If 2020 has anything to teach us, one of the lessons would be that none of us can divorce the work we do from the context of wider society. This amazing portrait tells the murky story of politics, FDI, the often false promise of ’re-shoring’ and the amazingly idiosyncratic corporate culture that emerged from it.
Issue #220 published 27 Dec 2020
Fascinating research on the impact on immigration / emigration in one of the world’s most iconic cities - New York. Most interesting is who is leaving (150K pa) and who is coming in (<90K pa). 12 months ago we were talking about the megacity being the future of societal organisation - the reversal of this trend may be the most important impact Covid-19 will have.
Issue #219 published 20 Dec 2020
Time Use
SOCIETY
Fantastic dashboard from Our World In Data, a data visualisation site which aggregates public research data and presents it into interactive web experience. Slice and dice the data as you want in this post on how we use our time - especially pertinent now that the barrier between work vs play has been co-mingled by Covid.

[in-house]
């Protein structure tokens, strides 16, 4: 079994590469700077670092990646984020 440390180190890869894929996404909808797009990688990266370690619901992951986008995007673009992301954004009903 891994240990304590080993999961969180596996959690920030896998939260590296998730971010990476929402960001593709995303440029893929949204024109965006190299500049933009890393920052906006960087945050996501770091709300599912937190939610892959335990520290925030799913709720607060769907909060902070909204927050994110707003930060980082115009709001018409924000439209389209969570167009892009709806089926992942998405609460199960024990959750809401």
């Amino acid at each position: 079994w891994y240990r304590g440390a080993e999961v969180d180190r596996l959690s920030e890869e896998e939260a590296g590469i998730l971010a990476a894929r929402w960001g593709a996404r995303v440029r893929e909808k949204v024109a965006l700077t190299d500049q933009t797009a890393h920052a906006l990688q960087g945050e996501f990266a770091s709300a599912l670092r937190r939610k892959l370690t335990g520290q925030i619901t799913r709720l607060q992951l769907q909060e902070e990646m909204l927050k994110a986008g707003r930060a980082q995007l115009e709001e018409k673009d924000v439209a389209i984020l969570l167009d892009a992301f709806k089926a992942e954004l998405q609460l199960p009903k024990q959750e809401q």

Issue #218 published 13 Dec 2020
Superbly detailed analysis of the geographic distribution of Covid-19 relief funds, comparing the differing impact of policies in the US, UK and France. The research points to exacerbation of pre-existing inequities in some of the programs. Relevant to us as we project forward and forecast which sectors (and which locations) are in best/worse position in the post pandemic economy
Issue #217 published 6 Dec 2020